Easter message by Anglican Bishop, the Rt. Revd. James R. Wong Yin Song-‘Ignite the fire of love, God’s love’


05-April-2012

Alleluia! My brothers and sisters, today is Easter Sunday and, as Christians, we have gathered to celebrate the resurrection of our Saviour and Lord. But even as we rejoice in His resurrection, our hearts are heavy knowing that much is wrong in our world and in our nation.

Unrelenting hatred seems to rule supreme in the hearts, the lives of so many and the fruits of terror are all too evident.

During the Lenten season, I shared with you in my pastoral letter what we are all called, by God, to live in our everyday lives: “Ignite the fire of love, God’s love”. As we have reached Easter, I hope and pray that we have all been transformed by His love and the love we have for one another.

As we celebrate Easter, my dear fellow pilgrims, I invite you to go back to the Word of God. Let us read 1 Corinthians 15:1-8. “Now I should remind you, brothers and sisters, of the good news that I proclaimed to you, which you in turn received, in which also you stand, through which also you are being saved, if you hold firmly to the message that I proclaimed to you – unless you have come to believe in vain.

For I handed on to you as of first importance what I in turn had received: that Christ died for our sins in accordance with the scriptures, and that he was buried, and that he was raised on the third day in accordance with the scriptures, and that he appeared to Cephas, then to the twelve. Then he appeared to more than five hundred brothers and sisters at one time, most of whom are still alive, though some have died. Then he appeared to James, then to all the apostles. Last of all, as to someone untimely born, he appeared also to me.” (NRSV)

With that introduction, Paul goes on to present a tremendous testimony of the resurrection of Jesus. Then he turns his attention to us, “Listen, I will tell you a mystery! We will not all die, but we will all be changed, in a moment, in the twinkling of an eye, at the last trumpet. For the trumpet will sound, and the dead will be raised imperishable, and we will be changed.” [15:51-52 NRSV].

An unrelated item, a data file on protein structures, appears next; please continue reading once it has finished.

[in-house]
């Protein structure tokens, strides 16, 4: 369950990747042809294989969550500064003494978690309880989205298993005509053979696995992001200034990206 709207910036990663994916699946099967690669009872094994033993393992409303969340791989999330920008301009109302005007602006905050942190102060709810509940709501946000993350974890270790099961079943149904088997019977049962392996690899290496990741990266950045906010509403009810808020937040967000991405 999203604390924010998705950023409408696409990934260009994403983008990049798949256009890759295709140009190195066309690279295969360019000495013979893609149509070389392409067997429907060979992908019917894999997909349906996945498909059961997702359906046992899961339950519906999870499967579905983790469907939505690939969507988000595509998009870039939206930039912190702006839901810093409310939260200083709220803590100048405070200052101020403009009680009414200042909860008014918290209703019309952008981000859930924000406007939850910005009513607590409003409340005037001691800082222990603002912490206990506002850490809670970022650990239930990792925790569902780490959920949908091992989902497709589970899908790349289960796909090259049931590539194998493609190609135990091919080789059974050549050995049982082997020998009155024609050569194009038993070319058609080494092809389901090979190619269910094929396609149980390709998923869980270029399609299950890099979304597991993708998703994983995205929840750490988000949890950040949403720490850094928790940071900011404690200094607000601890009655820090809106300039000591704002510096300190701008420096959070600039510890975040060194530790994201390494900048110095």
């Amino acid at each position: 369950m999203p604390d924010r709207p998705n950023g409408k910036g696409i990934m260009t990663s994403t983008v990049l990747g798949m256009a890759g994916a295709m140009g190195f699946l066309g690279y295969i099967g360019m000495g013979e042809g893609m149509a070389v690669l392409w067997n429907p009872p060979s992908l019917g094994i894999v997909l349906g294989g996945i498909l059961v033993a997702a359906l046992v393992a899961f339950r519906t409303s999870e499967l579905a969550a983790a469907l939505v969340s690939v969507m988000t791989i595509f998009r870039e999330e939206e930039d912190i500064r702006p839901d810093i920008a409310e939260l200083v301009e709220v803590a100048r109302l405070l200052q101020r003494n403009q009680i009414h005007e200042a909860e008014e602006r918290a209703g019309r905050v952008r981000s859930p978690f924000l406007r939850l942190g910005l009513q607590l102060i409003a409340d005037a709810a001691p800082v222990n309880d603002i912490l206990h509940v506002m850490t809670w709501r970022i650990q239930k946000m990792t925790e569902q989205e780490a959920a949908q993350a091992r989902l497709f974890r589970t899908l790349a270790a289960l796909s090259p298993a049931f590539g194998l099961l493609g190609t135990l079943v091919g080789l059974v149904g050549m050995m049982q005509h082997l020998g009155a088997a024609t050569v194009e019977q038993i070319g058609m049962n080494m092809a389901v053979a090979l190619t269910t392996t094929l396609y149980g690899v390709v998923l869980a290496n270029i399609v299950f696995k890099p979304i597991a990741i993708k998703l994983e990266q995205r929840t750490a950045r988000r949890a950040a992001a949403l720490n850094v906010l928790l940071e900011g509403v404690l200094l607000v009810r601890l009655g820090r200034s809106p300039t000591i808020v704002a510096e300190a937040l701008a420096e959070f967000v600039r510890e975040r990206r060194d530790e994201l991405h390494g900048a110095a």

With those words ringing in our ears, let us consider some of the changes, some of the transformations that the resurrection of Jesus has already made.

I. THE TRANSFORMATIONS OF THE CROSS & THE TOMB To illustrate the transformations that His resurrection has already made, think about the cross and the tomb.
A. The cross

Before His resurrection, the cross was only known as an instrument of horrible death, rough wood soaked with human blood. So terrible was this form of execution that the Roman Empire prohibited the crucifixion of Roman citizens. Crucifixion was only for the worst of slaves and enemies of the empire.
But today, because of His resurrection, all around the world the cross is seen as a symbol of hope and a reminder of God’s love for us. Hence, the reason we wear a replica of the cross as a piece of jewellery, a thing of beauty.

B. The tomb
And what about His tomb? Before the resurrection, for most of the world, the grave was looked upon as the final chapter, the closing of a great door, the end of everything. But because of His resurrection, we can rejoice today that beyond death is where life really begins and it will never end. That makes you wonder, why we spend so much time worrying and being troubled about material things?

Someone once said: "I spent most of my life searching for the pot of gold at the end of the rainbow. Then I finally found it at the foot of the cross."

During our lives my brothers and sisters, we work and struggle to accumulate things that we think are important. But when we are dealing with death and what happens after death, then all these things seem so futile, so insignificant. What difference does it really make what kind of car we drive? Or what kind of house we live in? Or what clothes we wear? If we are talking about eternity, then what difference do material things really make?